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[465a] “And there will be the further advantage in such a law that an angry man, satisfying his anger in such wise, would be less likely to carry the quarrel to further extremes.” “Assuredly.” “As for an older man, he will always have the charge of ruling and chastising the younger.” “Obviously.” “Again, it is plain that the young man, except by command of the rulers, will probably not do violence to an elder or strike him, or, I take it, dishonor him in any other way. Two guardians sufficient to prevent that [465b] there are, fear and awe, awe restraining him from laying hands on one who may be his parent, and fear in that the others will rush to the aid of the sufferer, some as sons, some as brothers, some as fathers.” “That is the way it works out,” he said. “Then in all cases the laws will leave these men to dwell in peace together.” “Great peace.” “And if these are free from dissensions among themselves, there is no fear that1 the rest of the city will ever start faction against them or with one another.” “No, there is not.” [465c] “But I hesitate, so unseemly2 are they, even to mention the pettiest troubles of which they would be rid, the flatterings3 of the rich, the embarrassments and pains of the poor in the bringing-up of their children and the procuring of money for the necessities of life for their households, the borrowings, the repudiations, all the devices with which they acquire what they deposit with wives and servitors to husband,4 and all the indignities that they endure in such matters, which are obvious and [465d] ignoble and not deserving of mention.” “Even a blind5 man can see these,” he said.

“From all these, then, they will be finally free, and they will live a happier life than that men count most happy, the life of the victors at Olympia.6” “How so?” “The things for which those are felicitated are a small part of what is secured for these. Their victory is fairer and their public support more complete. For the prize of victory that they win is the salvation of the entire state, the fillet that binds their brows is the public support of themselves and their children— [465e] they receive honor from the city while they live and when they die a worthy burial.” “A fair guerdon, indeed,” he said. “Do you recall,” said I, “that in the preceding7 argument the objection of somebody or other rebuked us for not making our guardians happy,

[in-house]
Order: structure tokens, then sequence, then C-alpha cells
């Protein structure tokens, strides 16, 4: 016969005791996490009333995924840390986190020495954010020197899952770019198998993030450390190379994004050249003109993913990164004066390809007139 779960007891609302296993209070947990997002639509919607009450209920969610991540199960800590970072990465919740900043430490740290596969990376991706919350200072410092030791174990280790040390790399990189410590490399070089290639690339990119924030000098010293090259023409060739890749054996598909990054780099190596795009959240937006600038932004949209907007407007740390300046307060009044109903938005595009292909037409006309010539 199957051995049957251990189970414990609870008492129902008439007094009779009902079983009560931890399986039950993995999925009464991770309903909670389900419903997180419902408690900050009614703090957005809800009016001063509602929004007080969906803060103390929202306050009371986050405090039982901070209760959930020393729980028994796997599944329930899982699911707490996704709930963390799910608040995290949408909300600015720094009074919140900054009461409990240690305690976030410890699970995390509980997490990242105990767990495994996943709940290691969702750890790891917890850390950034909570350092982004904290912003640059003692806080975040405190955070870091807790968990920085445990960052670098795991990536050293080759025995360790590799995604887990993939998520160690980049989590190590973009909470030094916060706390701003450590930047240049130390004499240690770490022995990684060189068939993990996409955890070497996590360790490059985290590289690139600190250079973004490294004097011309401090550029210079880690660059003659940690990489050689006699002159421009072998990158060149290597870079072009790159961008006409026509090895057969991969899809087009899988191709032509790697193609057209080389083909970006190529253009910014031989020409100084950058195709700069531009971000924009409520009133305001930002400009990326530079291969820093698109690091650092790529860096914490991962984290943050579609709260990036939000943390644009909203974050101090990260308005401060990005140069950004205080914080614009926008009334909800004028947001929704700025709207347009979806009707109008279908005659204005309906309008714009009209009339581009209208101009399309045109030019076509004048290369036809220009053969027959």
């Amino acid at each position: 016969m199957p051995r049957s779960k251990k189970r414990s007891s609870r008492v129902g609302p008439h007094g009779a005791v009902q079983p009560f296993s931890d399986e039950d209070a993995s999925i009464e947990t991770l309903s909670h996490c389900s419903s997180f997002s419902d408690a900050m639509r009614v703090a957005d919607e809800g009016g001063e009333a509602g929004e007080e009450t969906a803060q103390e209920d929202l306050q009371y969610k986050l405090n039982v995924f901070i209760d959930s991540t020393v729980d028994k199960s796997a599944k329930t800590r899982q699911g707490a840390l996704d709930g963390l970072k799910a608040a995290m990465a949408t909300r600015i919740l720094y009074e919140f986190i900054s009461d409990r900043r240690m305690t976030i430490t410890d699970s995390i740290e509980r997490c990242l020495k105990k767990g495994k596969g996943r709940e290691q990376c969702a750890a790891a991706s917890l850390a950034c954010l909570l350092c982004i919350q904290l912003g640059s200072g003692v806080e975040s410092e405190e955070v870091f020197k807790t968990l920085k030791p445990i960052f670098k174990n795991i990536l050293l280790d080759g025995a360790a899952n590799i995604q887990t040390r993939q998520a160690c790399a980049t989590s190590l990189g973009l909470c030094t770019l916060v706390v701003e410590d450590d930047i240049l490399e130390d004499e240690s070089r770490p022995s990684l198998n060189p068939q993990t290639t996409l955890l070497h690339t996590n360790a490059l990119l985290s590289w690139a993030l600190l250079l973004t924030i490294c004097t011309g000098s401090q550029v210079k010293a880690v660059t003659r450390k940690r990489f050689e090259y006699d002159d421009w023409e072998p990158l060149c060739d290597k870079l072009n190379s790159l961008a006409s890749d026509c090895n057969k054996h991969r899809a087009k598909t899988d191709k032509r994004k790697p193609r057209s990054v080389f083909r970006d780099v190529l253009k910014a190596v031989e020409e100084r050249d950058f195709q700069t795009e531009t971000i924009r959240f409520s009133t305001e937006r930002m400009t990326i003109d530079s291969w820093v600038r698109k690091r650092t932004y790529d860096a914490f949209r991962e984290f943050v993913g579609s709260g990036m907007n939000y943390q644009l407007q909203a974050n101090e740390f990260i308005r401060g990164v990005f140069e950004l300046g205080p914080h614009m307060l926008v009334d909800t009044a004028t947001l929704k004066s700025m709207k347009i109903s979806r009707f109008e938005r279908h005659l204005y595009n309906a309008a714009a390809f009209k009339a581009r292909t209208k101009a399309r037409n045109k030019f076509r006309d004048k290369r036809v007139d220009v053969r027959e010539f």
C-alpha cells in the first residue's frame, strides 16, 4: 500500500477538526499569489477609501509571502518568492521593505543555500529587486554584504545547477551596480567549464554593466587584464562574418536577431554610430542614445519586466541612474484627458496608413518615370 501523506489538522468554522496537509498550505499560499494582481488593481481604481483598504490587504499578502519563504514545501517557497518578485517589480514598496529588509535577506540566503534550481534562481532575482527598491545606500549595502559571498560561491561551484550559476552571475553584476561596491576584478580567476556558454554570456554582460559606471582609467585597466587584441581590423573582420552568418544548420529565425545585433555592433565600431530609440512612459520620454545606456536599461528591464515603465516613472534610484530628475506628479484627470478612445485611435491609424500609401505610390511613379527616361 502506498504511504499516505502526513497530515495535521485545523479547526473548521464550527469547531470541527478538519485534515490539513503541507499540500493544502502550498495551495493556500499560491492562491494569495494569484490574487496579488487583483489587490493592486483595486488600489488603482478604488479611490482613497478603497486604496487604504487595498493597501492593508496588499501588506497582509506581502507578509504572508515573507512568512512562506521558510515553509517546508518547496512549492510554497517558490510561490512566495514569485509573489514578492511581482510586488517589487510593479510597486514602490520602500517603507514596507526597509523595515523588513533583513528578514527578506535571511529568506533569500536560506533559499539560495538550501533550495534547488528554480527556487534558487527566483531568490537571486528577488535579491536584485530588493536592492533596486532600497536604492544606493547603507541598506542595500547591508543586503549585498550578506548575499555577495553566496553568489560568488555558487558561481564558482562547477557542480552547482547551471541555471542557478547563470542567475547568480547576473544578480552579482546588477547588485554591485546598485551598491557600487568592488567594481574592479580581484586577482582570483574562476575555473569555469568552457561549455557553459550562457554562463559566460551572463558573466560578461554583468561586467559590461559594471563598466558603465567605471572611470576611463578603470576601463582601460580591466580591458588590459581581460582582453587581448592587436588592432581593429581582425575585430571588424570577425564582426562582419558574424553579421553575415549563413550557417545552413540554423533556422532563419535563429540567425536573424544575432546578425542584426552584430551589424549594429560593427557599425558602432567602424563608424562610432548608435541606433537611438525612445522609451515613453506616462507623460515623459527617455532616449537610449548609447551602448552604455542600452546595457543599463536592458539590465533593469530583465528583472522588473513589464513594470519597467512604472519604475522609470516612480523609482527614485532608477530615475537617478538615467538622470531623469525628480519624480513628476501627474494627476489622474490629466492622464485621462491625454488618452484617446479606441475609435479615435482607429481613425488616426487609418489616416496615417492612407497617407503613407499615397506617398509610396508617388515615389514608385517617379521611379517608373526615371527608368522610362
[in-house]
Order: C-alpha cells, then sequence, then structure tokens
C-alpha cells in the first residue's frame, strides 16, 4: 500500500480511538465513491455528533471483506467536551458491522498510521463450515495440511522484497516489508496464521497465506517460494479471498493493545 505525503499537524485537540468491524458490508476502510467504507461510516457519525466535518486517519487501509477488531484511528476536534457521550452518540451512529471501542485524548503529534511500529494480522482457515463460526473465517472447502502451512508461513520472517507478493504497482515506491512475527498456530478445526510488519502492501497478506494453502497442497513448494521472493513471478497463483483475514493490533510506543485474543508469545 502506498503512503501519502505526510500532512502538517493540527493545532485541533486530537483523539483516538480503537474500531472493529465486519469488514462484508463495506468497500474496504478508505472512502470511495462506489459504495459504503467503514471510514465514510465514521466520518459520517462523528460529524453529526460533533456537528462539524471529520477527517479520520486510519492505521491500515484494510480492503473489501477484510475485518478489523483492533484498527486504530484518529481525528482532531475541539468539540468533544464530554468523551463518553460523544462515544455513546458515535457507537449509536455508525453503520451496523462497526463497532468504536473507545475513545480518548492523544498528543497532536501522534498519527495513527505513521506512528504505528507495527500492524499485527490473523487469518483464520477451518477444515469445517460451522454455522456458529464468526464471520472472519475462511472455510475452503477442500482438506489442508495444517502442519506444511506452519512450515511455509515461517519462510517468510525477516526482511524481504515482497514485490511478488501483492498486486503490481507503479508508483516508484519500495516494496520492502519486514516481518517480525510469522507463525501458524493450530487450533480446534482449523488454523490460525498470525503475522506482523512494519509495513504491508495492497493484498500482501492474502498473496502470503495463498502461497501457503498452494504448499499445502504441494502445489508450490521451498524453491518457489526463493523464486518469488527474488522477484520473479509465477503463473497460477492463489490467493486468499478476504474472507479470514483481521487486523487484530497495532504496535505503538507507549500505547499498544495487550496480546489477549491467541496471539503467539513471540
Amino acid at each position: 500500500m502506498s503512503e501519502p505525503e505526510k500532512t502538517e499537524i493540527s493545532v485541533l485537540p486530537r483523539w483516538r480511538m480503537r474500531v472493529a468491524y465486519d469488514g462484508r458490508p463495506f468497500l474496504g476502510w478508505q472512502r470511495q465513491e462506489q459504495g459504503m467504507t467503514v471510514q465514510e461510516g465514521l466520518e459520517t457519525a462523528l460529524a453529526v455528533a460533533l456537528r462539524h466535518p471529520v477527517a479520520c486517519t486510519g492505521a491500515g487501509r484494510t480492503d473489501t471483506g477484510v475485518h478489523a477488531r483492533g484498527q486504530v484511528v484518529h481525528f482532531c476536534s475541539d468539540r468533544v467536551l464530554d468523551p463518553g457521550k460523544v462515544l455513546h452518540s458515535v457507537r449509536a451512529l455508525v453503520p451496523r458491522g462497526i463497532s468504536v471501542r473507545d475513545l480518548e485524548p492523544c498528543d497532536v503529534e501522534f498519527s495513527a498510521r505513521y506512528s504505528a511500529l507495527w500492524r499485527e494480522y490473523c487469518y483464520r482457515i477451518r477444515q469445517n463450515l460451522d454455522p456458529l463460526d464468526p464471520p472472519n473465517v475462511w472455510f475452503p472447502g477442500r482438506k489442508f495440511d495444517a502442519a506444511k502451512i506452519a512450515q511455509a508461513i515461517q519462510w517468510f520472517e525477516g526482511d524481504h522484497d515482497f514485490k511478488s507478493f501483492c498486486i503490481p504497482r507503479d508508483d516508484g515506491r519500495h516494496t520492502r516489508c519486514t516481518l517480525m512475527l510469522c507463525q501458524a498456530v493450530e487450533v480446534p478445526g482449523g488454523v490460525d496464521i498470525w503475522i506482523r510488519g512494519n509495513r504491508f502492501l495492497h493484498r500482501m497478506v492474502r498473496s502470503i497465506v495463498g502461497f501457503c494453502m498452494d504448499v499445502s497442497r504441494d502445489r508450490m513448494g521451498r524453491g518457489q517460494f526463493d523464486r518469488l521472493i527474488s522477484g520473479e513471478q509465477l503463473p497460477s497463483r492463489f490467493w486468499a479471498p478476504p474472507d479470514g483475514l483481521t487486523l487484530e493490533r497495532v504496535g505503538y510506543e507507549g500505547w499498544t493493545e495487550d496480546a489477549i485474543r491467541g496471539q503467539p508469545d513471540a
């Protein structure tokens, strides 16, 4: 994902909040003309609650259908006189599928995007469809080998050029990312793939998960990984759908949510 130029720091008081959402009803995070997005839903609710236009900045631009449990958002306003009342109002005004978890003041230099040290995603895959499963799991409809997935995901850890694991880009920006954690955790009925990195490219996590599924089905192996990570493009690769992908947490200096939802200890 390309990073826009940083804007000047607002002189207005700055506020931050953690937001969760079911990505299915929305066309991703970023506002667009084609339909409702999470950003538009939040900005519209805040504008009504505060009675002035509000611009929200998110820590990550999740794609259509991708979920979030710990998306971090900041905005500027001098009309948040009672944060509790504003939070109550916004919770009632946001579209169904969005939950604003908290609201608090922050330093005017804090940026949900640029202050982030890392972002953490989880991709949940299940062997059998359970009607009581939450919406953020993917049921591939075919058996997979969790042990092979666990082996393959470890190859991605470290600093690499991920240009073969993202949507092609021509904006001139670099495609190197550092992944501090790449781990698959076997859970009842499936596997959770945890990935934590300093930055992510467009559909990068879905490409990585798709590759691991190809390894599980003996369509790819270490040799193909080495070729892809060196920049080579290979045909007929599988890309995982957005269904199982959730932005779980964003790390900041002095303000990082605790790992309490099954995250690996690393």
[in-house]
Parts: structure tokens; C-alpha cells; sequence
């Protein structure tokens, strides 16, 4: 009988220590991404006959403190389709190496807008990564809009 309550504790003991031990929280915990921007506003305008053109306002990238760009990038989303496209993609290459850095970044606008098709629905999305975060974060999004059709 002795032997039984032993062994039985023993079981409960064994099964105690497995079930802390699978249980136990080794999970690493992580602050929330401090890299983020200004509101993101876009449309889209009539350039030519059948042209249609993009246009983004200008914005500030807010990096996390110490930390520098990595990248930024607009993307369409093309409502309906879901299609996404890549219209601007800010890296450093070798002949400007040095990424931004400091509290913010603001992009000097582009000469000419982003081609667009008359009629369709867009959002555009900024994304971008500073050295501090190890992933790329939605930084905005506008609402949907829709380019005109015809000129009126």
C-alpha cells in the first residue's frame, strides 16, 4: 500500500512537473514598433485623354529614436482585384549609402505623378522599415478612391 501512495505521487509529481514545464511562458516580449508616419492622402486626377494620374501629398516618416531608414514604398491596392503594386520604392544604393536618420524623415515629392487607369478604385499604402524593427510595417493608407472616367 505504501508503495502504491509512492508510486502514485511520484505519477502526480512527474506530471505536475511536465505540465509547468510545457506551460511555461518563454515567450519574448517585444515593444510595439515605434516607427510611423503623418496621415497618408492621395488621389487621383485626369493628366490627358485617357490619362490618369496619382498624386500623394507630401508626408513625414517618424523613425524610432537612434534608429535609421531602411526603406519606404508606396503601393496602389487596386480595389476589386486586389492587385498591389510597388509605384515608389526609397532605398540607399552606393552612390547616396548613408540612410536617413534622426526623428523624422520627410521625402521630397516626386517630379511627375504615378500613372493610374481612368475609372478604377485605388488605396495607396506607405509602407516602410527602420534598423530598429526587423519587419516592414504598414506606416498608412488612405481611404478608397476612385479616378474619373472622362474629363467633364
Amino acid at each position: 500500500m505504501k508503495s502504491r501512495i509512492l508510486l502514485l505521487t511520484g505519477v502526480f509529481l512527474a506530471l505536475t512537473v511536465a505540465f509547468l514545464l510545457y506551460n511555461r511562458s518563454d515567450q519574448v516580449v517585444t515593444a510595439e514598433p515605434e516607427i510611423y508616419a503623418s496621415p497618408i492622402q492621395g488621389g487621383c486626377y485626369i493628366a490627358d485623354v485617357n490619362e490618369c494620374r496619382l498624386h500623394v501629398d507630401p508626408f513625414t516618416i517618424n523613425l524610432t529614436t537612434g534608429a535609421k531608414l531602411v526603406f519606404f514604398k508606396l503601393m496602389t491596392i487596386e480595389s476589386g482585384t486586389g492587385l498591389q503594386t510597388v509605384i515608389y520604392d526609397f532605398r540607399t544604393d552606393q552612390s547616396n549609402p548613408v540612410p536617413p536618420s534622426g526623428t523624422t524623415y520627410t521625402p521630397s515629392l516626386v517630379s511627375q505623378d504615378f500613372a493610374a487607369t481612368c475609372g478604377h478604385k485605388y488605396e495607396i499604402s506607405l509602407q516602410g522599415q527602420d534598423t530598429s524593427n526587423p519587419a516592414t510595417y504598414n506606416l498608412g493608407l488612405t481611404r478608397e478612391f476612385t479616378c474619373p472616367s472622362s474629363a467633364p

1 One of the profoundest of Plato's political aphorisms. Cf. on 545 D, Laws 683 E, and Aristotle Politics 1305 a 39.

2 Alma sdegnosa. Cf. 371 E, 396 B, 397 D, 525 D.

3 Cf. Aristotle Politics 1263 b 22.

4 Cf. 416 D, 548 A, 550 D.

5 Proverbial. Cf. Sophist 241 D.

6 Cf. 540B-C, 621D, Laws 715C, 807C, 840A, 946-947, 964C, Cicero Pro Flacco 31 “Olympionicen esse apud Graecos prope maius et gloriosius est quam Romae trimphasse.” The motive is anticipated or parodied by Dracontion, Athenaeus 237 D, where the parasite boasts—γέρα γὰρ αὐτοῖς ταῦτα τοῖς τἀλύμπιανικῶσι δέδοται χρηστότητος οὕνεκα.

7 Cf. 419 E-20.

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